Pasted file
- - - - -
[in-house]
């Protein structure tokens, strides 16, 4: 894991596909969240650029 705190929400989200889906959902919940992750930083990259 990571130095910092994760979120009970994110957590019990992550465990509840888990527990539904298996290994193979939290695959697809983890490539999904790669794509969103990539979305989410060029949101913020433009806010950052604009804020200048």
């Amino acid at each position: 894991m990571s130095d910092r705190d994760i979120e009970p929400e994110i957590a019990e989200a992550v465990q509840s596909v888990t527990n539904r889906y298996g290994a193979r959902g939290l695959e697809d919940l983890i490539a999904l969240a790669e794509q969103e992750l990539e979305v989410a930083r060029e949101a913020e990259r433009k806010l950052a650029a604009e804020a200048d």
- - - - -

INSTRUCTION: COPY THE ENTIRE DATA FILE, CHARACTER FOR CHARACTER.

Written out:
[in-house]
């Protein structure tokens, strides 16, 4: 894991596909969240650029 705190929400989200889906959902919940992750930083990259 990571130095910092994760979120009970994110957590019990992550465990509840888990527990539904298996290994193979939290695959697809983890490539999904790669794509969103990539979305989410060029949101913020433009806010950052604009804020200048």
């Amino acid at each position: 894991m990571s130095d910092r705190d994760i979120e009970p929400e994110i957590a019990e989200a992550v465990q509840s596909v888990t527990n539904r889906y298996g290994a193979r959902g939290l695959e697809d919940l983890i490539a999904l969240a790669e794509q969103e992750l990539e979305v989410a930083r060029e949101a913020e990259r433009k806010l950052a650029a604009e804020a200048d």